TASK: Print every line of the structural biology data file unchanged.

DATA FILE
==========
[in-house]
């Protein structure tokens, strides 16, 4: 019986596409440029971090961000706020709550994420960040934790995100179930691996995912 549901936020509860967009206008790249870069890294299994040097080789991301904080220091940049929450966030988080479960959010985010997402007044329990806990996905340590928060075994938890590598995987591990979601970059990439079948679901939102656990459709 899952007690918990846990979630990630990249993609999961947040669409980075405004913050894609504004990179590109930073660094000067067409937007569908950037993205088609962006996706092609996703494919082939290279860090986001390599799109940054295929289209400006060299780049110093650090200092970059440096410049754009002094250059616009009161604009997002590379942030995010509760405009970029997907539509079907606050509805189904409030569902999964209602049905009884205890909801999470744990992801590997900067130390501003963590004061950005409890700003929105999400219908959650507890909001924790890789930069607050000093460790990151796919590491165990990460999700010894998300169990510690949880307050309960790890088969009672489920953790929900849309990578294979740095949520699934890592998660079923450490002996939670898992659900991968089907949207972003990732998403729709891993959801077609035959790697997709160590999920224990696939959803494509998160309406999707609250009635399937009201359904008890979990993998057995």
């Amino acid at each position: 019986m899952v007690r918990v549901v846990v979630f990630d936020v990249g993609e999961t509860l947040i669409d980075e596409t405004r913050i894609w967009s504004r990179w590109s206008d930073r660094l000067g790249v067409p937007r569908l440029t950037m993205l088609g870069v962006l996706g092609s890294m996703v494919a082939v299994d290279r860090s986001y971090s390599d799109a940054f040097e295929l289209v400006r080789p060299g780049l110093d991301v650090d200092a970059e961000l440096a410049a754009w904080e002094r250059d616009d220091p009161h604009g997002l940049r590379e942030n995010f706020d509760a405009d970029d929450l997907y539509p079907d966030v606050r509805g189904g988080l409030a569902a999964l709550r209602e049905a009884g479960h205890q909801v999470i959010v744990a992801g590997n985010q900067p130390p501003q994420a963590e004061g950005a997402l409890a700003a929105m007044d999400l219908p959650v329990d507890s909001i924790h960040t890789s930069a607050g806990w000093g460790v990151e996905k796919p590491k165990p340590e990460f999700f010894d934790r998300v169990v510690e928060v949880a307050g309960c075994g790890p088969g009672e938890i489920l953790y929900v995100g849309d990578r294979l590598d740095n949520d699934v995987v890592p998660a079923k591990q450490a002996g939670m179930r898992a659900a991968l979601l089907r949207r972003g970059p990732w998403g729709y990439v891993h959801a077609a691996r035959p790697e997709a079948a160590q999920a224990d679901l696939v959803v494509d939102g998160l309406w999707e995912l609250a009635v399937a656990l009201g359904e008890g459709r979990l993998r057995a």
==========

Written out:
[in-house]
């Protein structure tokens, strides 16, 4: 019986596409440029971090961000706020709550994420960040934790995100179930691996995912 549901936020509860967009206008790249870069890294299994040097080789991301904080220091940049929450966030988080479960959010985010997402007044329990806990996905340590928060075994938890590598995987591990979601970059990439079948679901939102656990459709 899952007690918990846990979630990630990249993609999961947040669409980075405004913050894609504004990179590109930073660094000067067409937007569908950037993205088609962006996706092609996703494919082939290279860090986001390599799109940054295929289209400006060299780049110093650090200092970059440096410049754009002094250059616009009161604009997002590379942030995010509760405009970029997907539509079907606050509805189904409030569902999964209602049905009884205890909801999470744990992801590997900067130390501003963590004061950005409890700003929105999400219908959650507890909001924790890789930069607050000093460790990151796919590491165990990460999700010894998300169990510690949880307050309960790890088969009672489920953790929900849309990578294979740095949520699934890592998660079923450490002996939670898992659900991968089907949207972003990732998403729709891993959801077609035959790697997709160590999920224990696939959803494509998160309406999707609250009635399937009201359904008890979990993998057995």
């Amino acid at each position: 019986m899952v007690r918990v549901v846990v979630f990630d936020v990249g993609e999961t509860l947040i669409d980075e596409t405004r913050i894609w967009s504004r990179w590109s206008d930073r660094l000067g790249v067409p937007r569908l440029t950037m993205l088609g870069v962006l996706g092609s890294m996703v494919a082939v299994d290279r860090s986001y971090s390599d799109a940054f040097e295929l289209v400006r080789p060299g780049l110093d991301v650090d200092a970059e961000l440096a410049a754009w904080e002094r250059d616009d220091p009161h604009g997002l940049r590379e942030n995010f706020d509760a405009d970029d929450l997907y539509p079907d966030v606050r509805g189904g988080l409030a569902a999964l709550r209602e049905a009884g479960h205890q909801v999470i959010v744990a992801g590997n985010q900067p130390p501003q994420a963590e004061g950005a997402l409890a700003a929105m007044d999400l219908p959650v329990d507890s909001i924790h960040t890789s930069a607050g806990w000093g460790v990151e996905k796919p590491k165990p340590e990460f999700f010894d934790r998300v169990v510690e928060v949880a307050g309960c075994g790890p088969g009672e938890i489920l953790y929900v995100g849309d990578r294979l590598d740095n949520d699934v995987v890592p998660a079923k591990q450490a002996g939670m179930r898992a659900a991968l979601l089907r949207r972003g970059p990732w998403g729709y990439v891993h959801a077609a691996r035959p790697e997709a079948a160590q999920a224990d679901l696939v959803v494509d939102g998160l309406w999707e995912l609250a009635v399937a656990l009201g359904e008890g459709r979990l993998r057995a």